The World of Turner 1775-1851 by Diana Hirsh

By Diana Hirsh

Time-Life Books, 1969 - 192 pages
This booklet is set the works of J. M. W. Turner.

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Of more importance young painter the in him Turner's art, the contact with Beckford gave his first look at the works of Claude, and planted to French master. The paintings that a lifelong admiration for the Turner were two landscapes that came so impressed hands after an intriguing sequence of adventures. Rome had bought them from into Beckford's Two Englishmen nobleman, Prince a blind Italian to Naples, in Altieri, them by and. a step ahead of Napoleon's invading troops, had carried wagon vari- by boat to Palermo, and thence, with a personal letter of safe conduct from Admiral Nelson, to Gibraltar.

Dover had to wait off Calais in went ashore in a jettv. choppy hen the packet would show the see- glimpse of hen the packet from he and a few daring spirits seas, The escapade onlv docked. Turner was there finallv The next year's and the it Academy exhibition result: the brilliant Calais Pier (pages 66-67). a loner. Turner welcomed companv on his Continental ven- main objective besides the Louvre was the Alps, which had ture. His lured him ever since he had copied and set them from John Robert Cozens" wa- and some fellow travelers pooled funds, bought tercolors.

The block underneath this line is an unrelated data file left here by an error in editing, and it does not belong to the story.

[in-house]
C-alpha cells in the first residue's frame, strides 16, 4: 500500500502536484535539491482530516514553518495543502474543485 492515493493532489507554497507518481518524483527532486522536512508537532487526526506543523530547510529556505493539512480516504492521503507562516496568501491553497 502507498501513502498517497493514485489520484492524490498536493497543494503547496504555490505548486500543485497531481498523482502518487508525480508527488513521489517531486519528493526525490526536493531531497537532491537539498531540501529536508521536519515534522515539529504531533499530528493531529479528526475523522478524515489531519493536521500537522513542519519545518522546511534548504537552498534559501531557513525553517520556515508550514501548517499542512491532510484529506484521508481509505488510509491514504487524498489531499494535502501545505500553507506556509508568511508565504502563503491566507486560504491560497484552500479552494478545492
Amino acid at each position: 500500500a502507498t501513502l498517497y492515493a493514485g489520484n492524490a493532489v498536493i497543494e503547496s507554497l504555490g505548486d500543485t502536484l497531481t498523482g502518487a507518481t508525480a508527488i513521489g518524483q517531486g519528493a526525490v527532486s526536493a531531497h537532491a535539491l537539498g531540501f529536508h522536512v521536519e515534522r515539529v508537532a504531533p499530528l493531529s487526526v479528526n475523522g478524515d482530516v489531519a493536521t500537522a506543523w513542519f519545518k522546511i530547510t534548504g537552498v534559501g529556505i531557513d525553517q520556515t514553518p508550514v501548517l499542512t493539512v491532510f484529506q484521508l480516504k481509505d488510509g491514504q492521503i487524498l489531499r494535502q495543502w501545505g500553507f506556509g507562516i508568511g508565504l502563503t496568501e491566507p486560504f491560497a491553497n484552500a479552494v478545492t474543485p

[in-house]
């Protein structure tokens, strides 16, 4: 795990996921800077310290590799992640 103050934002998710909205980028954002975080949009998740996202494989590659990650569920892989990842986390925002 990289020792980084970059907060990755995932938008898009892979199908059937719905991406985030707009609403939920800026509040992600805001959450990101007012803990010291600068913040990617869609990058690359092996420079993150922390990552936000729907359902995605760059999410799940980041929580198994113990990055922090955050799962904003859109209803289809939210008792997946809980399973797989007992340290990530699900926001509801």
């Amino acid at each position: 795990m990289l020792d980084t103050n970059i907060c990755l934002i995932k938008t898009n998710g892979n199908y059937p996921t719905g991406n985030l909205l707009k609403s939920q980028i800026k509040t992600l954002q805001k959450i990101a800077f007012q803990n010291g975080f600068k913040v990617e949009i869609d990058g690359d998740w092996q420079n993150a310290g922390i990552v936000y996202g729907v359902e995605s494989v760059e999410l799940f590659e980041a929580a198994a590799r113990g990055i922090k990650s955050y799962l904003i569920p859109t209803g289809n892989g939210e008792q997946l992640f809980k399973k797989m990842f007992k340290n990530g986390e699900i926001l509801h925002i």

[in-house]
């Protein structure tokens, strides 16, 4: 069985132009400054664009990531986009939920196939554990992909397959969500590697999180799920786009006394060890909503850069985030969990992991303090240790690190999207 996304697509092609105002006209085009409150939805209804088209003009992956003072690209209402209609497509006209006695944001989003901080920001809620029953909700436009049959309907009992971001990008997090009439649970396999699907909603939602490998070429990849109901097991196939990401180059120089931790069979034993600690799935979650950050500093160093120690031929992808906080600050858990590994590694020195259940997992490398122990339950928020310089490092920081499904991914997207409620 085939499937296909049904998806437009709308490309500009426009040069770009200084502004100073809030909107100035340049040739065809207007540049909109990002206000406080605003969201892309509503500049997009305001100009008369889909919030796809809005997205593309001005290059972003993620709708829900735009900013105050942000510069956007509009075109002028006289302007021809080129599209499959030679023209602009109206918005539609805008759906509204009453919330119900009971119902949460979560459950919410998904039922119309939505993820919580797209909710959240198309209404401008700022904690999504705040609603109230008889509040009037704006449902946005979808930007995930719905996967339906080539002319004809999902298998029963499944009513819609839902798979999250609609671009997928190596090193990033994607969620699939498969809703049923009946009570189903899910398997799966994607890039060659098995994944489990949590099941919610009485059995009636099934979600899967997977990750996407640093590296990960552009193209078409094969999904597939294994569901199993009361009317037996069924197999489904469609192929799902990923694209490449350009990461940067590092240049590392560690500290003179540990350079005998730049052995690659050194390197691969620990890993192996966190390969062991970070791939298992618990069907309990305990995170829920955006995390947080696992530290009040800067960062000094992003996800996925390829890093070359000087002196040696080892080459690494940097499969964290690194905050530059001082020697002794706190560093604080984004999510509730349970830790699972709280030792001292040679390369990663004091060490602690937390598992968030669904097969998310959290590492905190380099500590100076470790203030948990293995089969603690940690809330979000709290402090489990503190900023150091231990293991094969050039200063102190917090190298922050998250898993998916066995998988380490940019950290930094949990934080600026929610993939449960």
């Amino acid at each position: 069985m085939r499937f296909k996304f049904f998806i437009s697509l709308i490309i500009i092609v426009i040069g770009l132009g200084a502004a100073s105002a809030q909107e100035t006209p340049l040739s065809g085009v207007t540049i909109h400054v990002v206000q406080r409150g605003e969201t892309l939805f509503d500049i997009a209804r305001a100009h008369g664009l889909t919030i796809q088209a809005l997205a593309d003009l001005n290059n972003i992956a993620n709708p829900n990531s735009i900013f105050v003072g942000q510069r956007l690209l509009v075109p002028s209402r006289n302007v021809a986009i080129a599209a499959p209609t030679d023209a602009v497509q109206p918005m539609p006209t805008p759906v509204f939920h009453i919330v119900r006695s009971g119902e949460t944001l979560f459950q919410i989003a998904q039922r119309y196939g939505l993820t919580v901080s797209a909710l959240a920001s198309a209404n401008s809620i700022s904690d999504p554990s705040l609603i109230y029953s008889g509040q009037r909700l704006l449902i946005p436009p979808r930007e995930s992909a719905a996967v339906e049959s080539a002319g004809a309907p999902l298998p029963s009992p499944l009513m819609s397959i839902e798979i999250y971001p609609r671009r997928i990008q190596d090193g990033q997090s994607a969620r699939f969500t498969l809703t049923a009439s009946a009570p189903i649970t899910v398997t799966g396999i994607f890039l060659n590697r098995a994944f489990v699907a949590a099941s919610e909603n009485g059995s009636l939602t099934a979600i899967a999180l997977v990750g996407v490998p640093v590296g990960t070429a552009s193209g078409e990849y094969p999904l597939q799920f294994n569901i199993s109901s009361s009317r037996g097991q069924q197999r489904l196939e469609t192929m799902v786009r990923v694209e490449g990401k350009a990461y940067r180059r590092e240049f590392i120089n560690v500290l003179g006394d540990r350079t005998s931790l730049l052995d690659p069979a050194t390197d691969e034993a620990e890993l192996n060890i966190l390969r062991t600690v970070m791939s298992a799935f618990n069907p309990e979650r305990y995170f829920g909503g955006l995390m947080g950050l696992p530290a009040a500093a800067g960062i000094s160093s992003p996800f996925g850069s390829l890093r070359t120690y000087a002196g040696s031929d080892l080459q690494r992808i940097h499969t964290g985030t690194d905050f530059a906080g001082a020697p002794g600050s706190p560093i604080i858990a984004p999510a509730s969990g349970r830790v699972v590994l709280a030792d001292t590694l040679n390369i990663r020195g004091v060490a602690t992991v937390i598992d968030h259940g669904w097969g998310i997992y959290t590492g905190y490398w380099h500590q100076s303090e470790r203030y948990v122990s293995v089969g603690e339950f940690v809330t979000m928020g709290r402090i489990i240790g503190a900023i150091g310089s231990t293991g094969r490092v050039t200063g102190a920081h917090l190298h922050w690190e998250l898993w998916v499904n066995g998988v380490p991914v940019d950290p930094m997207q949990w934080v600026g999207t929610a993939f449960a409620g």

Another Monro patient was John Robert Cozen-, then in his final demented the doctor's liking, for lentlessly pursuing state. The Cozens case was probably most to when he was not pursuing his practice he was art. Such was his addiction that he built into the roof of his carriage to hold drawings, so that re- had a netting they would al- ways be handy London, Dr. Monro In complex of houses down laced lived at Adelphi Terrace, a large, exclusive detested its architecture; it reminded him of who spent many winter evenings at Mon- Dr.

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